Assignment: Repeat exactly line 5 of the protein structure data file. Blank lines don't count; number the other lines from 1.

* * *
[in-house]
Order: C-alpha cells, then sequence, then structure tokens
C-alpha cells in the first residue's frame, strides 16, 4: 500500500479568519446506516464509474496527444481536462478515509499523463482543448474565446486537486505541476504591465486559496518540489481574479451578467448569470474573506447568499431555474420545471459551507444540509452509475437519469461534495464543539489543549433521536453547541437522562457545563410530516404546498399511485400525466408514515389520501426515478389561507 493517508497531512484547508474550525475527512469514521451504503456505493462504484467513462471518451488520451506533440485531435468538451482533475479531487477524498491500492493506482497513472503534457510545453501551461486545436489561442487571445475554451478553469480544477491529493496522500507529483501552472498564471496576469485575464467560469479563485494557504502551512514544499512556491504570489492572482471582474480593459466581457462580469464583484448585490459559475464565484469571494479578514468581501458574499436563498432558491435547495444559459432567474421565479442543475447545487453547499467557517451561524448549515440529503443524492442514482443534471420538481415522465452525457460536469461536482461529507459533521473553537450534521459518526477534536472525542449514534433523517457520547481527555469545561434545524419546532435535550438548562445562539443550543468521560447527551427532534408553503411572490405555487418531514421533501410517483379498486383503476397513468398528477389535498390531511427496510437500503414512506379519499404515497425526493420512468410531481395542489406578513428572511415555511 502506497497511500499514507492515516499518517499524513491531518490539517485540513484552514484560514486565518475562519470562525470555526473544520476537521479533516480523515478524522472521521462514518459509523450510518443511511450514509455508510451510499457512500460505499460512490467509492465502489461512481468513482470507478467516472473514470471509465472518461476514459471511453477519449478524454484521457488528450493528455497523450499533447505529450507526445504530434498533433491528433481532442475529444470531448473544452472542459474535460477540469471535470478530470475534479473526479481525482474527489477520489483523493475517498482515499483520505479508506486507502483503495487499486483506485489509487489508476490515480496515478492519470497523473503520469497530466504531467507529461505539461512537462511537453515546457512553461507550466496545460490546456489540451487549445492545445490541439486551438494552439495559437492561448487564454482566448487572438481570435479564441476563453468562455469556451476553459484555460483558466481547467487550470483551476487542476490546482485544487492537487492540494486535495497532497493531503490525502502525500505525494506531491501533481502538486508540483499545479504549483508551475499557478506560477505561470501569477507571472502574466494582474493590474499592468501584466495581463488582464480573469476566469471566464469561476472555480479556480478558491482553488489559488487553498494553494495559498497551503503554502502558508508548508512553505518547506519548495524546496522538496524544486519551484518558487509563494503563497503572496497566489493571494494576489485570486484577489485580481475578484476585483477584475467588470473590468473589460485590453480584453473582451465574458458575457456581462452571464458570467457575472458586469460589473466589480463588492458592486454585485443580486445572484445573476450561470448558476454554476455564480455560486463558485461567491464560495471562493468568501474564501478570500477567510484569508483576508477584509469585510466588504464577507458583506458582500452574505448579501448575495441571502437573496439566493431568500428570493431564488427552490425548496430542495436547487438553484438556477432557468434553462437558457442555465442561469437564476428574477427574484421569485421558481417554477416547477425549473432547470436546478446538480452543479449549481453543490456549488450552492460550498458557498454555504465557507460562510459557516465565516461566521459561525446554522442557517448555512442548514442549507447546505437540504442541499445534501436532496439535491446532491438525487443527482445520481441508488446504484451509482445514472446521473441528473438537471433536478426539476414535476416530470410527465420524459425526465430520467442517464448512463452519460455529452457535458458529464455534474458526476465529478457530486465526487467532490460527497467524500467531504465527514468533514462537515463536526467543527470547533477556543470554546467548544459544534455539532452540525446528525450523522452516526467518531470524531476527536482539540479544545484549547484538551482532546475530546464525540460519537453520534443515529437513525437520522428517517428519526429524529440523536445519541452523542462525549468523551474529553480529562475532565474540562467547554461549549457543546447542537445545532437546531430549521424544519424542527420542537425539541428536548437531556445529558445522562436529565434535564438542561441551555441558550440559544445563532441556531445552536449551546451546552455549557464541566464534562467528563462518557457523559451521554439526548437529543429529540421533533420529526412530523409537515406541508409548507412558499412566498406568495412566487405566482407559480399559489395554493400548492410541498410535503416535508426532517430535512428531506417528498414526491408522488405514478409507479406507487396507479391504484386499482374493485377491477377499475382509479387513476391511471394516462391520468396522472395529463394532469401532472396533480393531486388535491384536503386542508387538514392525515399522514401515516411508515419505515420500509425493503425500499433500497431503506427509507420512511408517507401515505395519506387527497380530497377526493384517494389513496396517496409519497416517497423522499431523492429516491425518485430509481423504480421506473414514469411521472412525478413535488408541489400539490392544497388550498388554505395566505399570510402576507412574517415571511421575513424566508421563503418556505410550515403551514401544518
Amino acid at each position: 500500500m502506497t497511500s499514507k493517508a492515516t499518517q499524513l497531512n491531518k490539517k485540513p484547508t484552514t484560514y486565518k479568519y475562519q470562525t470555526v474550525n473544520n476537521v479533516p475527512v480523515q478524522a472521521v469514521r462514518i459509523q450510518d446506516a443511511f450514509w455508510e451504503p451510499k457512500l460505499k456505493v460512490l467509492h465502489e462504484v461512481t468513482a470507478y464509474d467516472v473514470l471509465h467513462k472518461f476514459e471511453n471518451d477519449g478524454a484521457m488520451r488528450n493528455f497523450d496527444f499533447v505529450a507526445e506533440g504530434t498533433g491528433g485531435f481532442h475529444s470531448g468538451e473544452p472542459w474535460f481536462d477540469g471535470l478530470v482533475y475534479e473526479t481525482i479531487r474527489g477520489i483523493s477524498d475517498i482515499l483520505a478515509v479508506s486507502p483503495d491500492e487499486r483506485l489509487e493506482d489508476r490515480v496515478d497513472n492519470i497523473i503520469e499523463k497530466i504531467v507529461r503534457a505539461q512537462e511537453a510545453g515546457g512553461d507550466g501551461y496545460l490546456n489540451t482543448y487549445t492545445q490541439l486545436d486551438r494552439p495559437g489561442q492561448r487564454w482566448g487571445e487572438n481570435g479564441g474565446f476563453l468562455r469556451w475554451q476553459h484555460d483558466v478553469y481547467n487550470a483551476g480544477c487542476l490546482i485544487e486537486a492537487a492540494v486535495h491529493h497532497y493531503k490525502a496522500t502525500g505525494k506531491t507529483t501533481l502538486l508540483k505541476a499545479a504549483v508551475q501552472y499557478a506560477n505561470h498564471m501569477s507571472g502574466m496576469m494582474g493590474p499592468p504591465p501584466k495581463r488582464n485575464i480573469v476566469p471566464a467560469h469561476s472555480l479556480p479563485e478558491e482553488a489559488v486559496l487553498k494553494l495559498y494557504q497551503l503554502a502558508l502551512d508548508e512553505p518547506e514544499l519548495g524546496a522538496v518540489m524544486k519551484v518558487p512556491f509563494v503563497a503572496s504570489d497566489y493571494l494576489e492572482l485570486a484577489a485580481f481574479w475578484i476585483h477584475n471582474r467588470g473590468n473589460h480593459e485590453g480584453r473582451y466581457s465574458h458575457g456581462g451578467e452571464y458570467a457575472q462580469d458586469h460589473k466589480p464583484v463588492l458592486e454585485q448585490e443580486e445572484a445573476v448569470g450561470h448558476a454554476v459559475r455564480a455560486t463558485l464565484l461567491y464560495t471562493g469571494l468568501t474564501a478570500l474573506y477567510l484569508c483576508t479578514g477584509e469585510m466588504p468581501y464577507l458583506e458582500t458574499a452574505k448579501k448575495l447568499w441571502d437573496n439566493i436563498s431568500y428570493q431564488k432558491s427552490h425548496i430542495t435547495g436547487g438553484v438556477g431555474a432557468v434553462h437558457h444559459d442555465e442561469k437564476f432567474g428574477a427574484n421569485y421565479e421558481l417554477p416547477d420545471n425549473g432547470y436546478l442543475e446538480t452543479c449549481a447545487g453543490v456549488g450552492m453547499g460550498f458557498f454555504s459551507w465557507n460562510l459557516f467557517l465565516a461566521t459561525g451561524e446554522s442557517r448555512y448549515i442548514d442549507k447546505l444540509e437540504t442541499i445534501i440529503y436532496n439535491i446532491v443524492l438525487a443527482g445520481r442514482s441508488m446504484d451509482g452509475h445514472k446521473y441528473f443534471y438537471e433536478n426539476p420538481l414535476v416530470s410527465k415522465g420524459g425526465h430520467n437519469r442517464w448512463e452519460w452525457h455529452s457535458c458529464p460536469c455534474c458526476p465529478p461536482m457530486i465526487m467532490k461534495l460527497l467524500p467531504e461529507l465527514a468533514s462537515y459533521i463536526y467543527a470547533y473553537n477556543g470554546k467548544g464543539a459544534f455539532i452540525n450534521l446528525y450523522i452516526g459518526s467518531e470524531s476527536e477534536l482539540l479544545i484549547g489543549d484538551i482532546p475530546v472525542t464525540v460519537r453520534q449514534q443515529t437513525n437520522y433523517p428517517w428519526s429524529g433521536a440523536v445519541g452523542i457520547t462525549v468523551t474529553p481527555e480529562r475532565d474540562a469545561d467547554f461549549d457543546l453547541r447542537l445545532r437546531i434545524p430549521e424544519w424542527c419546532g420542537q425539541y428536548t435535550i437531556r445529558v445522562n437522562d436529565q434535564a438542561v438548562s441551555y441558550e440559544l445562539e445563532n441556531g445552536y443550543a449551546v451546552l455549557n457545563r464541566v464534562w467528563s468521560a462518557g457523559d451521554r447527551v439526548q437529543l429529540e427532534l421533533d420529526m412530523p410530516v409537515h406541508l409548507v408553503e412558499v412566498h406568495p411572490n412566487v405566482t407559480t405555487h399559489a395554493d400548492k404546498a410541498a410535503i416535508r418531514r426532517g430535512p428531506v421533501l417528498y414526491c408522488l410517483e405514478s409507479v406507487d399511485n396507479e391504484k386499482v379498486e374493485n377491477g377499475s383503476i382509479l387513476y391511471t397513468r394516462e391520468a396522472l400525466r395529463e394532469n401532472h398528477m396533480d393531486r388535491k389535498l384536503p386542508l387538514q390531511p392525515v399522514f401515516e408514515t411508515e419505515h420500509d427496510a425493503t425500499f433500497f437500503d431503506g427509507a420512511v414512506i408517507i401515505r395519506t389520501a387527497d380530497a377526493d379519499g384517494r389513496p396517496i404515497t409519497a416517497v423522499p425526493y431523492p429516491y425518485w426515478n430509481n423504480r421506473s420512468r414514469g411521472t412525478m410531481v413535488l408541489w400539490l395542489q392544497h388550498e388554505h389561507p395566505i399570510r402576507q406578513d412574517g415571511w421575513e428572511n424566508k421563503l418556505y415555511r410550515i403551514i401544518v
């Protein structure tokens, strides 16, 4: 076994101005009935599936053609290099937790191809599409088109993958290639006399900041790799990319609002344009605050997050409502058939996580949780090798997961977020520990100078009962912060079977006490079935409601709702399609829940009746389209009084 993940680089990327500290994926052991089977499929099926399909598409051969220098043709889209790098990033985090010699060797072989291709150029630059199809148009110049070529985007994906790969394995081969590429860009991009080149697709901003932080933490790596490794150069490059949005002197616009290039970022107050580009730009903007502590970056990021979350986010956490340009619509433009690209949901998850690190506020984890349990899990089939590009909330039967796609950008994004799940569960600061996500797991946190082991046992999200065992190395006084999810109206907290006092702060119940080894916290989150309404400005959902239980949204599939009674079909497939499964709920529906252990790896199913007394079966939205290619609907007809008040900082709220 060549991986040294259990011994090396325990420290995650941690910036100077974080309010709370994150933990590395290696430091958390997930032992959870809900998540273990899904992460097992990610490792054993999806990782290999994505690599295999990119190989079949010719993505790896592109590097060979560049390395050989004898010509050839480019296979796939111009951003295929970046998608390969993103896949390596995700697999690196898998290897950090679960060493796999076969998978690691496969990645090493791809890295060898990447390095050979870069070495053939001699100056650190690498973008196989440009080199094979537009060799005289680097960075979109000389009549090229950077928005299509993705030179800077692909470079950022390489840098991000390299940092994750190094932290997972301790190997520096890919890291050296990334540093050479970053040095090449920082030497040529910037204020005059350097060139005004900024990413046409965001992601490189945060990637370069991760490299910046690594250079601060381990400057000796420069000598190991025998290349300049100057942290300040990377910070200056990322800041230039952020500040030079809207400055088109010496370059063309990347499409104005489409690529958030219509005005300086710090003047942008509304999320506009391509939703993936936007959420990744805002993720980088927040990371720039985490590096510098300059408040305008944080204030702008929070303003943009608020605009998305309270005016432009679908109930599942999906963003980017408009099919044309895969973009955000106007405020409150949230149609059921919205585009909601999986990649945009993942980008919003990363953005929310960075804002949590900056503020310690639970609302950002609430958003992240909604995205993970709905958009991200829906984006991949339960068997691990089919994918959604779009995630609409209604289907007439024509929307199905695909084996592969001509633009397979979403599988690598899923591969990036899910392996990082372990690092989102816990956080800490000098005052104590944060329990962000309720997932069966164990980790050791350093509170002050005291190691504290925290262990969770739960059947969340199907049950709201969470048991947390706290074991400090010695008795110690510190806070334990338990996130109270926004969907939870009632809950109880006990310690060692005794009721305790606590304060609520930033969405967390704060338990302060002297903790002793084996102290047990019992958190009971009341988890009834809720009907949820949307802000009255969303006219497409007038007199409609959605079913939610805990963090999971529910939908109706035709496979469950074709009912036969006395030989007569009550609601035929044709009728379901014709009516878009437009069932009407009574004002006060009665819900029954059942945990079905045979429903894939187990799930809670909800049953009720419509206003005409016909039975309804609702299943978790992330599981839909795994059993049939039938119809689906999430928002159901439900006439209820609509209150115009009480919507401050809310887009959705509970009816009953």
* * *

């Protein structure tokens, strides 16, 4: 076994101005009935599936053609290099937790191809599409088109993958290639006399900041790799990319609002344009605050997050409502058939996580949780090798997961977020520990100078009962912060079977006490079935409601709702399609829940009746389209009084 993940680089990327500290994926052991089977499929099926399909598409051969220098043709889209790098990033985090010699060797072989291709150029630059199809148009110049070529985007994906790969394995081969590429860009991009080149697709901003932080933490790596490794150069490059949005002197616009290039970022107050580009730009903007502590970056990021979350986010956490340009619509433009690209949901998850690190506020984890349990899990089939590009909330039967796609950008994004799940569960600061996500797991946190082991046992999200065992190395006084999810109206907290006092702060119940080894916290989150309404400005959902239980949204599939009674079909497939499964709920529906252990790896199913007394079966939205290619609907007809008040900082709220 060549991986040294259990011994090396325990420290995650941690910036100077974080309010709370994150933990590395290696430091958390997930032992959870809900998540273990899904992460097992990610490792054993999806990782290999994505690599295999990119190989079949010719993505790896592109590097060979560049390395050989004898010509050839480019296979796939111009951003295929970046998608390969993103896949390596995700697999690196898998290897950090679960060493796999076969998978690691496969990645090493791809890295060898990447390095050979870069070495053939001699100056650190690498973008196989440009080199094979537009060799005289680097960075979109000389009549090229950077928005299509993705030179800077692909470079950022390489840098991000390299940092994750190094932290997972301790190997520096890919890291050296990334540093050479970053040095090449920082030497040529910037204020005059350097060139005004900024990413046409965001992601490189945060990637370069991760490299910046690594250079601060381990400057000796420069000598190991025998290349300049100057942290300040990377910070200056990322800041230039952020500040030079809207400055088109010496370059063309990347499409104005489409690529958030219509005005300086710090003047942008509304999320506009391509939703993936936007959420990744805002993720980088927040990371720039985490590096510098300059408040305008944080204030702008929070303003943009608020605009998305309270005016432009679908109930599942999906963003980017408009099919044309895969973009955000106007405020409150949230149609059921919205585009909601999986990649945009993942980008919003990363953005929310960075804002949590900056503020310690639970609302950002609430958003992240909604995205993970709905958009991200829906984006991949339960068997691990089919994918959604779009995630609409209604289907007439024509929307199905695909084996592969001509633009397979979403599988690598899923591969990036899910392996990082372990690092989102816990956080800490000098005052104590944060329990962000309720997932069966164990980790050791350093509170002050005291190691504290925290262990969770739960059947969340199907049950709201969470048991947390706290074991400090010695008795110690510190806070334990338990996130109270926004969907939870009632809950109880006990310690060692005794009721305790606590304060609520930033969405967390704060338990302060002297903790002793084996102290047990019992958190009971009341988890009834809720009907949820949307802000009255969303006219497409007038007199409609959605079913939610805990963090999971529910939908109706035709496979469950074709009912036969006395030989007569009550609601035929044709009728379901014709009516878009437009069932009407009574004002006060009665819900029954059942945990079905045979429903894939187990799930809670909800049953009720419509206003005409016909039975309804609702299943978790992330599981839909795994059993049939039938119809689906999430928002159901439900006439209820609509209150115009009480919507401050809310887009959705509970009816009953």